Experimental Study on the Flow Pattern of Double-hemisphere Rough Elements with Different Streamwise Spacing

Document Type : Regular Article


1 Department of Process Equipment and Control Engineering, Hebei University of Technology, Tianjin, 300130, China

2 National-Local Joint Engineering Laboratory for Energy Conservation in Chemical Process Integration and Resources Utilization, School of Chemical Engineering, Hebei University of Technology, Tianjin, 300130, China



Particle image velocimetry is used to study the variation around single- and double-hemisphere rough elements with different streamwise spacings immersed in the boundary layer. Instantaneous velocity field information in the streamwise–normal and streamwise–spanwise directions is collected at a Reynolds number of 1800. 3R, 5R, and 7R are determined as the rough element spacing used in the double-hemisphere rough element experiment, representing the smaller, medium transition, and larger rough element spacing, respectively. The average velocity, Reynolds shear stress, shedding frequency, and proper orthogonal decomposition results of the flow field around the rough elements under various working conditions were compared. The downstream hemisphere will encroach on the streamline following the upstream hemisphere, and changing the spacing means changing the position of the encroached area. When the spacing is smaller, the streamline reattachment is destroyed, and the momentum and mass exchange between the two-hemisphere rough elements decreases. The double-hemisphere rough element is a slender, blunt, rough element. At the medium transition spacing, the shear layer and vortex structure shed from the upstream hemisphere are over the downstream hemisphere, and the double-hemisphere rough elements will cause disturbance in a larger wall-normal range. The streamline has been reattached at the larger streamwise spacing, and the interaction between the two hemispheres is the weakest. Here, the double-hemisphere rough element will form the recirculation zone, recirculation arch vortex, and periodic hairpin vortex.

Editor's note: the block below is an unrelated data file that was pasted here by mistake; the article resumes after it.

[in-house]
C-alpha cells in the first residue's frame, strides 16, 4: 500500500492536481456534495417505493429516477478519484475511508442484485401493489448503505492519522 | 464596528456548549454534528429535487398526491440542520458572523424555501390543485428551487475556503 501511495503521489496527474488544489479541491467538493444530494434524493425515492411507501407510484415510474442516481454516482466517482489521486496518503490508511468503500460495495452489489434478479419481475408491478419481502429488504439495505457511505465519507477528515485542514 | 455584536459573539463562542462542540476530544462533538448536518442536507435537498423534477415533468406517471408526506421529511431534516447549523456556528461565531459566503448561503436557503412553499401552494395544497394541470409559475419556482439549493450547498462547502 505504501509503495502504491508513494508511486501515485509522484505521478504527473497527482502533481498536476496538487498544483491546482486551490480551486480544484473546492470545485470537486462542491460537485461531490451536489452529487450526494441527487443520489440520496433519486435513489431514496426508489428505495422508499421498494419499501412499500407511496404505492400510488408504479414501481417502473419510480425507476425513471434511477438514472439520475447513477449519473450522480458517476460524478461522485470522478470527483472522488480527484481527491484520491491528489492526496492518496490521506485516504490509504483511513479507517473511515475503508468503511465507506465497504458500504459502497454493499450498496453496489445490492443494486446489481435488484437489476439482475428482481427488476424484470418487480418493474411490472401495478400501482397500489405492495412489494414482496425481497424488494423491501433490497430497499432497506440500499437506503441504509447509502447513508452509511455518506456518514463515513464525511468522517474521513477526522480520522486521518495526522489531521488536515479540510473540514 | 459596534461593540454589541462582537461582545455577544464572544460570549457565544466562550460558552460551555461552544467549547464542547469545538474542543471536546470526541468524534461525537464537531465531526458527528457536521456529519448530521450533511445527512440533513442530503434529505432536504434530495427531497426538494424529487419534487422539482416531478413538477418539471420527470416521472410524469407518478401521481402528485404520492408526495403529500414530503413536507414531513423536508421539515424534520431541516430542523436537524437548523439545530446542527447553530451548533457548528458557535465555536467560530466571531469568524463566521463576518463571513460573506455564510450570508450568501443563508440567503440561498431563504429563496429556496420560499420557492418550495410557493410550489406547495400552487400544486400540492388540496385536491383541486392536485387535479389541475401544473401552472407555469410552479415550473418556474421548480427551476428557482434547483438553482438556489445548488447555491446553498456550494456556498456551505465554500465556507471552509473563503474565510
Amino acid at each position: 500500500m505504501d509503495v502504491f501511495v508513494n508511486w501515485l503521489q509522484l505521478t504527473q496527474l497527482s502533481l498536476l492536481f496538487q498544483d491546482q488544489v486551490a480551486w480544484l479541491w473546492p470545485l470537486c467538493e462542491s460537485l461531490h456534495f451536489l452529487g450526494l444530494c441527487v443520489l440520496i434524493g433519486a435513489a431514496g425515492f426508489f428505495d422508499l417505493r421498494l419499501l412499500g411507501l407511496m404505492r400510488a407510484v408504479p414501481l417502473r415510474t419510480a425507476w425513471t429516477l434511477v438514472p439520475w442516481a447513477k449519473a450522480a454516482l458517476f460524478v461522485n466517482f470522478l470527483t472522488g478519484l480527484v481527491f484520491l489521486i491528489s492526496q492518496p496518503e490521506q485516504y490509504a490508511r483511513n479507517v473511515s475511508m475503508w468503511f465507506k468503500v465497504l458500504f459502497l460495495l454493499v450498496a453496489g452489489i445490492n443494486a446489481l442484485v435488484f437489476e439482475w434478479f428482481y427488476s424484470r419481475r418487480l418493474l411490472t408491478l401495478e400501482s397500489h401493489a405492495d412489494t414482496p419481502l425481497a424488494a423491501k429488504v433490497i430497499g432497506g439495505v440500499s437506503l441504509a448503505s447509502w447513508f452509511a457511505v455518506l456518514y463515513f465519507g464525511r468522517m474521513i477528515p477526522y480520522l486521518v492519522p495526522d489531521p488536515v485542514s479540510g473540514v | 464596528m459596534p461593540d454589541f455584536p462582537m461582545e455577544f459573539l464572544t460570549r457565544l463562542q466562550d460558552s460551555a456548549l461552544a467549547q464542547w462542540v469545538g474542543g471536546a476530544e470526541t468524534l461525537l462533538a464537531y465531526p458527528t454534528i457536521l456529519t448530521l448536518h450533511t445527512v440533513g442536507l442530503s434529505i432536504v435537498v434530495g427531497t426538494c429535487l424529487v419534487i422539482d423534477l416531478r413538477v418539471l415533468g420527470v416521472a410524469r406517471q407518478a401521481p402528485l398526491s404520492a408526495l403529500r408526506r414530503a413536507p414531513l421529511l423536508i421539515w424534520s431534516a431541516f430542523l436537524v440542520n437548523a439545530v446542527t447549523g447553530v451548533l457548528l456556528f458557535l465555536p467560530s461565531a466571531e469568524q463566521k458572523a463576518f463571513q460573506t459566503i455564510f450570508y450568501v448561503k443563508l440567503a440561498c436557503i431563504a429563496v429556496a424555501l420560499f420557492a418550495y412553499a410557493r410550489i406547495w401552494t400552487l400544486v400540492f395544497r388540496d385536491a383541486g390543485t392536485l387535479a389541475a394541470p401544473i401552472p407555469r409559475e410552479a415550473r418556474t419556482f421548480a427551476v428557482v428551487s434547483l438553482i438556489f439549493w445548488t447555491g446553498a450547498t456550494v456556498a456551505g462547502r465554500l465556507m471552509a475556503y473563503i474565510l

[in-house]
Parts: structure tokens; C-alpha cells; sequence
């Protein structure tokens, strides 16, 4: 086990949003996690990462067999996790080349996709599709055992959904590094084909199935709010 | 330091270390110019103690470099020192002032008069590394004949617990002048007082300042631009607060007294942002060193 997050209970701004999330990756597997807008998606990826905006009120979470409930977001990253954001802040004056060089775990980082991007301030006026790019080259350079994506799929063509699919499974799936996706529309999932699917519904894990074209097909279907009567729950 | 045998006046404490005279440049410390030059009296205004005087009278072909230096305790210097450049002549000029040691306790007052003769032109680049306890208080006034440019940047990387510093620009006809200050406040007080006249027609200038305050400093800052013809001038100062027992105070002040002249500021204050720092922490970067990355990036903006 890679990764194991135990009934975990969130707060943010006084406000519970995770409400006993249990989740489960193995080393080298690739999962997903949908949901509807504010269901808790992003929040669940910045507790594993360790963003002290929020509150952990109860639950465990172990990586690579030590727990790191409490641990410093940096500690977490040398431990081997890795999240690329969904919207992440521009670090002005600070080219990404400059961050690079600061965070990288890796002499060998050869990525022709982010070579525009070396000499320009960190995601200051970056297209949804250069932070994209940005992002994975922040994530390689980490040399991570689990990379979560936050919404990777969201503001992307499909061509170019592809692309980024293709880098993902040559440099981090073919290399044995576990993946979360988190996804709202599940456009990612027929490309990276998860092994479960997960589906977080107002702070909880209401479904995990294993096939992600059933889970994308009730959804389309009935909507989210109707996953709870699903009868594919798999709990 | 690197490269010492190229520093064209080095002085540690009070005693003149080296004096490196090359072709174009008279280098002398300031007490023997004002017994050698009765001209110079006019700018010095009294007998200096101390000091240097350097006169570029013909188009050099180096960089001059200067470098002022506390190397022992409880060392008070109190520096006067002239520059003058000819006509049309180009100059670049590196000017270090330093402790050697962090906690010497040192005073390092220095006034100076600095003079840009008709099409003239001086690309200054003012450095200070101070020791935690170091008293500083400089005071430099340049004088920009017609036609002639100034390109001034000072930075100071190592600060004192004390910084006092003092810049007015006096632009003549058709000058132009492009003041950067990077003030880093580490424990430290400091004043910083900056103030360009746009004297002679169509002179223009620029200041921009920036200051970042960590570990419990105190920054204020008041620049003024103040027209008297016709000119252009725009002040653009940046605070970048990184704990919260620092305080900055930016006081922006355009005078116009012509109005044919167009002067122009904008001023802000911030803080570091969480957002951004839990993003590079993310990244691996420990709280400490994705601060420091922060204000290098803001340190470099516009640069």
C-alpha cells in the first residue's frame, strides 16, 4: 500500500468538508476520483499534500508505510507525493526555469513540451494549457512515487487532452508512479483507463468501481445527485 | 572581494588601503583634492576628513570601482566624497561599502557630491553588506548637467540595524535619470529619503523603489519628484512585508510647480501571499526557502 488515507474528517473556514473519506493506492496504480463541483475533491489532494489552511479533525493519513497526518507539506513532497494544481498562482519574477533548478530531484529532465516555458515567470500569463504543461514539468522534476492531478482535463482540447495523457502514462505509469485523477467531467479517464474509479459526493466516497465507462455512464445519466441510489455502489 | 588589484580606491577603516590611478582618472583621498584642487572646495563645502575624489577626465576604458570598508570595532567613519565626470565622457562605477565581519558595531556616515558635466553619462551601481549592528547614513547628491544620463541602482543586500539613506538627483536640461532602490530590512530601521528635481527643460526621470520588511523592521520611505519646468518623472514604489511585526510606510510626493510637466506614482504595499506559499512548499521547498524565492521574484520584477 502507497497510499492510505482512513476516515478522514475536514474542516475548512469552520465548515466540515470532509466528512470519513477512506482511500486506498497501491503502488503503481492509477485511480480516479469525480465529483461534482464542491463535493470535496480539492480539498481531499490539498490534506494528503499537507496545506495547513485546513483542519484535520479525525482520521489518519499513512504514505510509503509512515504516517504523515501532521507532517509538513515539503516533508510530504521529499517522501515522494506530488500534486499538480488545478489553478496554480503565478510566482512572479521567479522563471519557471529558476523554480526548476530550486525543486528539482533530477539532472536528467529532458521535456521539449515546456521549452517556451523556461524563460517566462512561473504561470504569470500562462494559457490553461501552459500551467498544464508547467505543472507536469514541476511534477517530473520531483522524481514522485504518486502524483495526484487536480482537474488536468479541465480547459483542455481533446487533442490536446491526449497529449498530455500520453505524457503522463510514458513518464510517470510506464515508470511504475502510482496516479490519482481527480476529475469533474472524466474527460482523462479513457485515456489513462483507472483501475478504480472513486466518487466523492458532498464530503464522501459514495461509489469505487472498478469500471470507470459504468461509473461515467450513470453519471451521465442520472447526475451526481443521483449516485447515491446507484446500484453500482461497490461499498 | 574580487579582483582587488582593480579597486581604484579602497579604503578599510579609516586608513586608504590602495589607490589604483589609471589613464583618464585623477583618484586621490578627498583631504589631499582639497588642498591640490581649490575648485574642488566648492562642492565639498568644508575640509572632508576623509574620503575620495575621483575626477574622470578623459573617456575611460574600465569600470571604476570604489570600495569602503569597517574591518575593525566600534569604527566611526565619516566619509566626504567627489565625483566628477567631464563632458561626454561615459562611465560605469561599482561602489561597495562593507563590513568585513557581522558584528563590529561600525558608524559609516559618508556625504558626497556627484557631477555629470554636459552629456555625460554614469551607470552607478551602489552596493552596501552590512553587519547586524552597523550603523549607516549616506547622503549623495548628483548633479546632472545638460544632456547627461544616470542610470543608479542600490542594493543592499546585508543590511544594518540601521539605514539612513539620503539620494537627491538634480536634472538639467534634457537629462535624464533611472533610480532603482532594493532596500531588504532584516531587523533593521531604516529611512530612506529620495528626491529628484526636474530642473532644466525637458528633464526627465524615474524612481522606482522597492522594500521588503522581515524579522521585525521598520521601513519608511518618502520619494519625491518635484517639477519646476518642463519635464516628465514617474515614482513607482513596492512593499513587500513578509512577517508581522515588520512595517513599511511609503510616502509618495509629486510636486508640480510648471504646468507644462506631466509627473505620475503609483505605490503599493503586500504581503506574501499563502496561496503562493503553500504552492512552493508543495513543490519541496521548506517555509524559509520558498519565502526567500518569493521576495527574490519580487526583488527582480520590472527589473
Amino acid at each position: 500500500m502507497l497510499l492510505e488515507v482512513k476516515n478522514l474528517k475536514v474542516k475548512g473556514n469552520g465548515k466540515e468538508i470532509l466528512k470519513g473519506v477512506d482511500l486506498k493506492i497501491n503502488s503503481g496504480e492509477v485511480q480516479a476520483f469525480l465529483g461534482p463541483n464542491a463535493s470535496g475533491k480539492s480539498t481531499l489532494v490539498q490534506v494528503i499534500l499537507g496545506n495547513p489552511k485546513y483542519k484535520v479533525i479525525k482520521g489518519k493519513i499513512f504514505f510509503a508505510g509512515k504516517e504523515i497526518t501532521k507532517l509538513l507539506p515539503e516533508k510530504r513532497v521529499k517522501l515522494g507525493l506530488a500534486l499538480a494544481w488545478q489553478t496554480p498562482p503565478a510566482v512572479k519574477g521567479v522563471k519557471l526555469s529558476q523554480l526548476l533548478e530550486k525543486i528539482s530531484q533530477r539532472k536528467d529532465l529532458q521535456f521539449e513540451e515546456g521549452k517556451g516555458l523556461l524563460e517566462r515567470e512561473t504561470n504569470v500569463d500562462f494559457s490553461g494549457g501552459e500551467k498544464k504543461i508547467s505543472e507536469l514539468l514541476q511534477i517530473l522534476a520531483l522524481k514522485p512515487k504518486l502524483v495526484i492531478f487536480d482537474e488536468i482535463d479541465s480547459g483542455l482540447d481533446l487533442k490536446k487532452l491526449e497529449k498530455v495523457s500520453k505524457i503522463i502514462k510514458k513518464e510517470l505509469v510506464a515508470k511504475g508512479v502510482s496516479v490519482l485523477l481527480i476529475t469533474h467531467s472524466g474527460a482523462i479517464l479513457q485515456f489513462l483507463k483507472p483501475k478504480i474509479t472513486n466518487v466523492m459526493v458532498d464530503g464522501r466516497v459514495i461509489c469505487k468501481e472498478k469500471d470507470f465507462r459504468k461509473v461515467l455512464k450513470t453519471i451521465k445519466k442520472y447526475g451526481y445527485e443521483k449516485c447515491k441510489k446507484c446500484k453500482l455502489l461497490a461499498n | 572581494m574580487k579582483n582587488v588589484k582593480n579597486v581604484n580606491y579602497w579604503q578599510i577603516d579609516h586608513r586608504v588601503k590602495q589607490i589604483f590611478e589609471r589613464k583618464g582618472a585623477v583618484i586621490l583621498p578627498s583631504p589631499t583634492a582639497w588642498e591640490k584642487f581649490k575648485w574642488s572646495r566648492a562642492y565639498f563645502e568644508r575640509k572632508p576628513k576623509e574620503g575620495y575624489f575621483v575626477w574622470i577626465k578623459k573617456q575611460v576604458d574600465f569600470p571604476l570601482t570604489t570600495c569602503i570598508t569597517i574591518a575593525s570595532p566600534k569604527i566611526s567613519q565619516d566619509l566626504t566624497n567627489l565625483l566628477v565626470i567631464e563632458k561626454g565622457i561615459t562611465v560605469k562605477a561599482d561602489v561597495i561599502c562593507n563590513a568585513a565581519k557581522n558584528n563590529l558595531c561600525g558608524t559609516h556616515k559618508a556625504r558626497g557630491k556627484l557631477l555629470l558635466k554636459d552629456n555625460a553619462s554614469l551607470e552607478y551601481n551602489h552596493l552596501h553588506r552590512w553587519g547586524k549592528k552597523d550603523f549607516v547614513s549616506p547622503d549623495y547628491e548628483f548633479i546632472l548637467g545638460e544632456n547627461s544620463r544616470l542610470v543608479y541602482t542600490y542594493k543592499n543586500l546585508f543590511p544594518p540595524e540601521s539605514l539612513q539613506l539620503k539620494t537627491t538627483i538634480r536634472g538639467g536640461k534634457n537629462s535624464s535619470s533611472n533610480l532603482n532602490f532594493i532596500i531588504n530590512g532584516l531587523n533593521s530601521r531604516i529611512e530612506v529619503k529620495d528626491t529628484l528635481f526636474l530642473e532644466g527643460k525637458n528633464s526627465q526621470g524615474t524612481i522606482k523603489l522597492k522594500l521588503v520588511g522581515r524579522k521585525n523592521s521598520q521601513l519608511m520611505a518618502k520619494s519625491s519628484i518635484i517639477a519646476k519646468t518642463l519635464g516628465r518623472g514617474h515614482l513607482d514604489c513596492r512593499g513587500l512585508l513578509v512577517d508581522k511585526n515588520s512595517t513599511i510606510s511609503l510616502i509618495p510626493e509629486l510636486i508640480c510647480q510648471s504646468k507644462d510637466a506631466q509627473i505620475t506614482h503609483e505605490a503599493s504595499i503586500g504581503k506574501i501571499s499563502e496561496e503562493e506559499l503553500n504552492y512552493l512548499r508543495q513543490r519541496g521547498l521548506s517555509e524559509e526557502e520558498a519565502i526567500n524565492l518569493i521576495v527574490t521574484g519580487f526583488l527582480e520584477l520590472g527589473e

Main Subjects

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Volume 16, Issue 8
August 2023
Pages 1531-1543
  • Received: 30 October 2022
  • Revised: 04 March 2023
  • Accepted: 27 March 2023
  • Available online: 31 May 2023